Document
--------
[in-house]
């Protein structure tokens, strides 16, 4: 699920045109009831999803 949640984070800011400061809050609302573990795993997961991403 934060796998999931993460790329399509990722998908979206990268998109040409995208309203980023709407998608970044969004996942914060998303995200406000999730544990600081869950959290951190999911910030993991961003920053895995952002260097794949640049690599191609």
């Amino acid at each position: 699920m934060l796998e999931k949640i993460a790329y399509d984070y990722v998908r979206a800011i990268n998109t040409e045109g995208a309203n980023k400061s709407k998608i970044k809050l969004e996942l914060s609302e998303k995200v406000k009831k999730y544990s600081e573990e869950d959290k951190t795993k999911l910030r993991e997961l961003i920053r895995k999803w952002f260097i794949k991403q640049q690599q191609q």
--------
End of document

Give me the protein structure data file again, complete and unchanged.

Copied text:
[in-house]
């Protein structure tokens, strides 16, 4: 699920045109009831999803 949640984070800011400061809050609302573990795993997961991403 934060796998999931993460790329399509990722998908979206990268998109040409995208309203980023709407998608970044969004996942914060998303995200406000999730544990600081869950959290951190999911910030993991961003920053895995952002260097794949640049690599191609």
């Amino acid at each position: 699920m934060l796998e999931k949640i993460a790329y399509d984070y990722v998908r979206a800011i990268n998109t040409e045109g995208a309203n980023k400061s709407k998608i970044k809050l969004e996942l914060s609302e998303k995200v406000k009831k999730y544990s600081e573990e869950d959290k951190t795993k999911l910030r993991e997961l961003i920053r895995k999803w952002f260097i794949k991403q640049q690599q191609q």